Understanding the causes of lower back pain is the first step in finding a solution to relieve the pain. First, know that you’re not alone. Statistics show that up to 80 percent of Americans will have back or spine pain at some time in their lives. Much of the back pain we see at Neurosurgery One is in the lower back, in the area called the lumbar spine. The good news is that while there are many causes of lower back pain, it usually gets better on its own or with a few home remedies. Most patients will never have to visit a Denver spine surgeon.
The most common causes of lower back pain are:
- Genetics (inherited characteristics)
- Improper use of your back
These are the causes of low back pain that generally can be treated with proper nutrition, physical therapy, and over-the-counter pain relievers. If your pain grows sharply worse or you have nagging lower back pain that doesn’t abate after four to six weeks, you should see a spine doctor.
Degenerative Causes of Lower Back Pain
There are two main conditions that cause low back pain, as well as leg pain in some cases. If you are experiencing lower back pain due to one of these conditions, you will require the care of an expert spine surgeon. These are:
- Herniated disc: Discs are rubbery, fluid-filled cushions between the bones in your spine that absorb shock as you lift, bend, and twist. As you age, they slowly lose some of the fluid and become thinner and weaker. This can lead to a herniated disc, where some of the softer inner part of the disc pushes through a crack in the outer part.
- Arthritis and spinal stenosis: Arthritis can lead to a narrowing of the open spaces within your spine, allowing improper contact between bones with subsequent pain, or putting pressure on nerves that then causes leg pain and sometimes back pain as well.
Not everyone with these conditions will experience lower back pain. The severity of the condition, your genetics, pain tolerance, activity level, and other factors contribute to whether you will feel pain and to what degree.
One of those other contributing factors is weight. Obesity can lead to disc damage and increase the pain caused by arthritis. Carrying extra weight, especially around the waist, can put pressure on discs and other spinal structures. If you have a BMI (body mass index) of 25 or higher — which qualifies as overweight — you have a higher chance of developing osteoarthritis due to the strain the extra weight puts on your joints, including your spine.
When Lower Back Pain is an Emergency
Lower back pain is rarely caused by a condition that requires emergency treatment, even if it comes on suddenly such as in a back spasm. There are some occasions, however, when you should seek care as quickly as possible:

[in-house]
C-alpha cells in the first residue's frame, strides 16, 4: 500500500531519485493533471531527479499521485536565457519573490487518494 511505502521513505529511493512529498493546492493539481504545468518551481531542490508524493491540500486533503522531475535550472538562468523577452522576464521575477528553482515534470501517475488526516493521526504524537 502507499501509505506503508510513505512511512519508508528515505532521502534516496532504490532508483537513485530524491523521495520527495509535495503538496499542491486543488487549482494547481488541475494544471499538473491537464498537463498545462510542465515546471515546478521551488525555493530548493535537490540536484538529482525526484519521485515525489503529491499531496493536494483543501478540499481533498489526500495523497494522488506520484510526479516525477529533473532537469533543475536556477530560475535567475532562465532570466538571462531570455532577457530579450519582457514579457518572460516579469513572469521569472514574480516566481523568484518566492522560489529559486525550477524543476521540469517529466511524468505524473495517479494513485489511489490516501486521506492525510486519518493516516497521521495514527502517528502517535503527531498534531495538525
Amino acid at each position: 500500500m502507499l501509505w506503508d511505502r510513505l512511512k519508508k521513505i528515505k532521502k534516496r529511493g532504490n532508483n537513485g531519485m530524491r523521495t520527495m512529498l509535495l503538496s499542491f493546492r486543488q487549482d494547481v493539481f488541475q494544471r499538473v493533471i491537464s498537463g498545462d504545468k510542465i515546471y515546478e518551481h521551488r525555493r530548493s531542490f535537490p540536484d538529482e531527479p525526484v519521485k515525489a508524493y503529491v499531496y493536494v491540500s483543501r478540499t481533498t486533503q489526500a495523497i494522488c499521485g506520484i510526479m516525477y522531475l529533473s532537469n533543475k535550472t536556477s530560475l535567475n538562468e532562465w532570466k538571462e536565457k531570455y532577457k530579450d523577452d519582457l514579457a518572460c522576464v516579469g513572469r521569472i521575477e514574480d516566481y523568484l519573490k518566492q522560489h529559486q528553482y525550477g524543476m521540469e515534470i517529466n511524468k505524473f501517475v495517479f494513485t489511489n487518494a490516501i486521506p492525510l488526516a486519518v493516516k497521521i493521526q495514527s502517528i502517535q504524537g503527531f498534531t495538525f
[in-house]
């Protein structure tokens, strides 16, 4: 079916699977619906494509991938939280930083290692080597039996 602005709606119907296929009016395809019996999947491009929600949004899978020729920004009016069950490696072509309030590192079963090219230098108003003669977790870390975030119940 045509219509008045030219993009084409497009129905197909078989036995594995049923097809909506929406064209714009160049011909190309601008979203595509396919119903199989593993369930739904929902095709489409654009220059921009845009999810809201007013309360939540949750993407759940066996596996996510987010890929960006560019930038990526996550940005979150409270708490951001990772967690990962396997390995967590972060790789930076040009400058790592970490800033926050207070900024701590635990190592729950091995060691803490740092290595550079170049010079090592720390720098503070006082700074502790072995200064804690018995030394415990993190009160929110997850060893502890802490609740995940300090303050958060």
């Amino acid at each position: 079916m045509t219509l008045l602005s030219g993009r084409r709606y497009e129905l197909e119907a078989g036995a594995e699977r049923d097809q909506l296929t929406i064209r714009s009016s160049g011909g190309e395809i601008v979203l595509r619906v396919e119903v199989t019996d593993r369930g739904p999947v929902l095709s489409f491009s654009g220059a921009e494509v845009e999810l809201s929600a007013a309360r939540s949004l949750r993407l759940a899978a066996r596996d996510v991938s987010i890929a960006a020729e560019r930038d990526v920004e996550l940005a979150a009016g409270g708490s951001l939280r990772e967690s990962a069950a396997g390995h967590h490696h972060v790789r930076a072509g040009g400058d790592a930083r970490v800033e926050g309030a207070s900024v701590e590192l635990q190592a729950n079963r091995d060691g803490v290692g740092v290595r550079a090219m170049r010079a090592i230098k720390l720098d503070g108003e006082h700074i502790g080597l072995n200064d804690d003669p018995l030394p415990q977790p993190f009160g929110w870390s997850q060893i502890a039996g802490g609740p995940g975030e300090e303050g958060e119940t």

- Severe weakness or numbness in legs or feet, particularly in the saddle area (inner thighs)
- Difficulty walking
- Pain in the back and/or legs accompanied by a change in bowel or bladder habits
- Back pain that does not diminish with rest, and pain that is worse at night
Treating the Causes of Lower Back Pain
In general, if you have been diagnosed with degenerative disc disease, herniated disc, or spinal stenosis that is causing your back pain, we will begin with the most conservative treatments. For most of my patients, I recommend exercises that strengthen your core — the muscles that support your back — such as pilates, yoga, or even just walking. Other conservative treatments include physical therapy, steroid injections, use of over-the-counter pain relievers, and sometimes limited use of prescription pain medicines.
Surgery for Lower Back Pain
If your lower back pain and/or leg pain does not resolve with conservative treatments and if you have a condition that is confirmed through an imaging scan, such as an MRI, spine surgery may be an effective treatment. With the exceptions noted above, spine surgery is rarely a surgery that must be performed immediately. And while surgery may successfully treat your condition, our Denver spine surgeons consider more than just your diagnosis when making a recommendation. We work with you to consider personal factors such as:
- Lifestyle: Is your pain intolerable and preventing you from staying active (which is essential to your overall health) or enjoying your life?
- Health Status: Does your health support surgery? Factors such as smoking or uncontrolled diabetes increase the risk of infection; and obesity can make recovery more difficult. All of these health factors can be dealt with but we work with you to ensure you understand the implications.
- Age and Recovery: Will you enjoy the benefits of spine surgery after recovery? Do you have support during recovery? These and other questions influence whether spine surgery is right for you.
Possible surgeries to treat lower back pain fall into two classifications:
- Decompression surgeries remove the part of the structure that is compressing the nerve and causing your pain. Spine decompression surgeries have differing names depending on the structures in the spine that are being removed or altered. Often more than one of these procedures will be used. You can learn more about decompression surgeries for lower back pain on our website.
- Stabilization spine surgery is performed to reduce or eliminate motion between the vertebrae causing pain. The most common type of stabilization spine surgery for lower back pain is spinal fusion where two or more vertebrae are fused.
When to See a Spine Surgeon for Lower Back Pain
In general, most lower back pain can be assessed and treated by your family practice physician. If your pain continues or your doctor believes a consult with a specialist is warranted, you may be referred to a spine specialist such as the Denver spine surgeons at Neurosurgery One. If you are unsure about where to turn for help, please call our office and we are happy to answer your questions and tell you whether a visit to a spine surgeon makes sense.